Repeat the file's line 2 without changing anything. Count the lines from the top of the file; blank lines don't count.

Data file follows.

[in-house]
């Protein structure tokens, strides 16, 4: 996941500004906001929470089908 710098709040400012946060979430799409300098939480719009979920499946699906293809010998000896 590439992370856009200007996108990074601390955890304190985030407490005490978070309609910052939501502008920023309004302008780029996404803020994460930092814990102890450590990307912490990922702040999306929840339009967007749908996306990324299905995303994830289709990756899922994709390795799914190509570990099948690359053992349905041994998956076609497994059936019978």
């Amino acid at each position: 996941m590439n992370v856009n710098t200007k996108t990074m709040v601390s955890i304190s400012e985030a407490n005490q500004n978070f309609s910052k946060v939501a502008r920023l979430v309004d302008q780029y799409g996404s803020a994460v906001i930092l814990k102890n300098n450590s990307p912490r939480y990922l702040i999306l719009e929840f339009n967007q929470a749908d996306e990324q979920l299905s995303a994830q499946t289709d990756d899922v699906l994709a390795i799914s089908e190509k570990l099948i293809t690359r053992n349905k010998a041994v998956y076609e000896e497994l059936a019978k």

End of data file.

């Protein structure tokens, strides 16, 4: 996941500004906001929470089908 710098709040400012946060979430799409300098939480719009979920499946699906293809010998000896 590439992370856009200007996108990074601390955890304190985030407490005490978070309609910052939501502008920023309004302008780029996404803020994460930092814990102890450590990307912490990922702040999306929840339009967007749908996306990324299905995303994830289709990756899922994709390795799914190509570990099948690359053992349905041994998956076609497994059936019978």